A global transition to 100% renewable energy is possible across the electricity, heat, transport and desalination sectors by 2050, and it can be done for cheaper than the current global energy system, a new study claims.
The study from Energy Watch Group and LUT University of Finland outlines a path to a 1.5°C scenario that is able to achieve “a cost decline without the reliance on high-risk technologies such as nuclear power and carbon capture and sequestration (CCS).” A group of 14 energy transition scientists conducted the study over four and a half years using a “state-of-the-art” modeling simulation.
Solar and wind energy are “the new workhorses of the future” in this new projected global energy system, with solar making up an astonishing 69% of the total energy supply by 2050, requiring a enormous total installed capacity of 63,400 gigawatts. Wind energy would make up 18% of the mix, with bioenergy, hydropower, and geothermal accounting for most of the rest.
The study relies on existing technology and battery storage, with an emphasis on electrification and decentralization. While fossil fuels and nuclear energy phase out completely in this scenario, electricity consumption will account for more than 90% of the primary energy consumption by 2050. Lead researcher Christian Breyer said,
“The study’s results show that all countries can and should accelerate the current Paris Climate Agreement targets. A transition to 100% clean, renewable energies is highly realistic – even today, with the technologies currently available.”
This scenario sees 9 million coal mining jobs phased out by 2050, but “overcompensated” for by more than 15 million new jobs in renewable energy. Researchers also foresee the future system as slightly cheaper, costing 53 €/MWh by 2050, compared to 54 €/MWh by 2015.
Like many other studies, this one places an emphasis on government intervention to “ensure the swift uptake in the development of renewable energy, storage technologies, sector coupling, and smart energy systems.” The researchers make a number of policy recommendations, including:
- Policies and instruments focused on sector coupling and enabling direct private investment in renewable energy and other zero emission technologies.
- Feed-in Tariff laws should be adopted to enable investments (under 40 MW) from decentralised actors, such as small and medium enterprises, cooperatives, communities, farmers and citizens. Tendering procedures for large scale investors should only be applied for utility-scale capacities above 40 MW.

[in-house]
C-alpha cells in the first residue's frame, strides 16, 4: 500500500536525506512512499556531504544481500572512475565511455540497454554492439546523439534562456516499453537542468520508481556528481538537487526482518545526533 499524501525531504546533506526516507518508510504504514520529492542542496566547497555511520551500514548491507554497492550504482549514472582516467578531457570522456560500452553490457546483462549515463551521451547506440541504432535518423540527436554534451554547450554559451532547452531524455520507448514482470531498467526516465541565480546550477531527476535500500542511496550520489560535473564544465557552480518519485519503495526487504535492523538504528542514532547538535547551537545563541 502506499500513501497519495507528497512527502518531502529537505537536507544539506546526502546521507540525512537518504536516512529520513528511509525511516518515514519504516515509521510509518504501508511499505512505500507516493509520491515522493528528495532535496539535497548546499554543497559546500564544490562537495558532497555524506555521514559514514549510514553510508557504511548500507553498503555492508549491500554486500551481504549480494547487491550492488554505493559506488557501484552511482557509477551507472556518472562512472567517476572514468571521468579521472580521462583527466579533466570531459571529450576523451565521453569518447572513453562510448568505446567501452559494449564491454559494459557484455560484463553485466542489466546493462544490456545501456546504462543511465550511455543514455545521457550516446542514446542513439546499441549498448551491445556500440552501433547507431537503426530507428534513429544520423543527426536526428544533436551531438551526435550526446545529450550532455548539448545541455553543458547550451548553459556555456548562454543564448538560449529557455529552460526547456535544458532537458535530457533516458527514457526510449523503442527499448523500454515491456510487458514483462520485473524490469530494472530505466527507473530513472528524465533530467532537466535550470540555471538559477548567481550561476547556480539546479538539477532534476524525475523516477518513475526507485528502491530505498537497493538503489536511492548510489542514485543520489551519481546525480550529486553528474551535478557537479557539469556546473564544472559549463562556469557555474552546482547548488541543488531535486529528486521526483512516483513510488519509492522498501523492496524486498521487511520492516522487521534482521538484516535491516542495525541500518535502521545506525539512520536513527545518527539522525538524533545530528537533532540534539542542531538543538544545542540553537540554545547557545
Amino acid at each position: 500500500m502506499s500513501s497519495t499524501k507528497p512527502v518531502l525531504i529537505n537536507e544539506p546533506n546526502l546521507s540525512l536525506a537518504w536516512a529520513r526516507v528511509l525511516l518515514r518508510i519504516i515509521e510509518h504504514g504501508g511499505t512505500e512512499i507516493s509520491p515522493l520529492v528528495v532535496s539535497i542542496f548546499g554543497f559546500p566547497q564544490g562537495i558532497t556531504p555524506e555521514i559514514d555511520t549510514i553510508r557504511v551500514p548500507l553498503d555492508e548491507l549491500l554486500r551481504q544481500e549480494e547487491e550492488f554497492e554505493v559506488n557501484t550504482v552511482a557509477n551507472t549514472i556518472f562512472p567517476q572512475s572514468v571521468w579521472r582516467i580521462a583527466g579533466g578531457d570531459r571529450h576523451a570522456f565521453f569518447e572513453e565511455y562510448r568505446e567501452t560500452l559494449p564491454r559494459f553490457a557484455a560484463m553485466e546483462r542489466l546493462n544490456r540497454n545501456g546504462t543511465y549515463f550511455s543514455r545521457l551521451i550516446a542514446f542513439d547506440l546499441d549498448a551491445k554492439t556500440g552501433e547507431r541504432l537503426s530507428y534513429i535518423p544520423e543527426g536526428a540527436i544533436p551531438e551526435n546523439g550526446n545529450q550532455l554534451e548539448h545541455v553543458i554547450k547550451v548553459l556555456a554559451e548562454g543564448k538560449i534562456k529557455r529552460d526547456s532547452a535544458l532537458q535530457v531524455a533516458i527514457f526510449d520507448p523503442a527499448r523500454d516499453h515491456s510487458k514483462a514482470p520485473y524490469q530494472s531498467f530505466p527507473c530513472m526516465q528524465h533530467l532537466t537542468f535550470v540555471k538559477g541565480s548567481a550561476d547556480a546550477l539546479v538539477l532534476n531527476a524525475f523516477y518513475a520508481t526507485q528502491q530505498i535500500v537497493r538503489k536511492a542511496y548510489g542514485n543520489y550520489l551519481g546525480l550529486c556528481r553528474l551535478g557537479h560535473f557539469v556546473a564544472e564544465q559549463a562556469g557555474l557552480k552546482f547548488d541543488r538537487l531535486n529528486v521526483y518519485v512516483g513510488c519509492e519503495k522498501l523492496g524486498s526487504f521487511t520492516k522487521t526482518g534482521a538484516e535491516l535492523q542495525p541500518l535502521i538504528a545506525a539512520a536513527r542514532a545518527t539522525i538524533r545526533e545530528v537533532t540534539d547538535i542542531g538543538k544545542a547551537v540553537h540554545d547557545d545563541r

- A responsible phase-out of all state subsidies to fossil fuel and nuclear energy generation is necessary.
- Introduction of carbon, methane and radioactivity taxes.
- Incentives created to spur the growth of renewable energy technologies; such as tax exemptions, direct subsidies, and legal privileges.
- Policies and frameworks that promote research, education and information sharing on renewable energy and zero emission technologies.
President of the Energy Watch Group Hans-Josef Fell said, “The energy transition is not a question of technical feasibility or economic viability, but one of political will.”
It’s hard to come up with a succinct take on a study that takes up hundreds of pages, but it’s somewhat reassuring that the researchers relied completely on existing technologies here. Though there are plenty of questions one could ask after diving into the study, the reliance on solar energy in this scenario seems like a good place to focus.
It’s a massive undertaking to get global solar capacity to the necessary 63,400 GW in this model, as current global estimates place capacity somewhere near 500 GW. Solar capacity grew nearly 100 GW last year — that would have to increase about 20x annually, on average, over the next 30 years.
But another way of looking at it is through exponential growth — if solar capacity grows about 17 percent each year, that would also put the world about on track to meet those marks. That rate makes the goal seem more attainable.
There’s plenty to debate here, but to quote EWG’s president, meeting any ambitious long-term renewable goals is “a matter of political will.” Costs will go down, and technology will continue to improve. It’s important to aim high.
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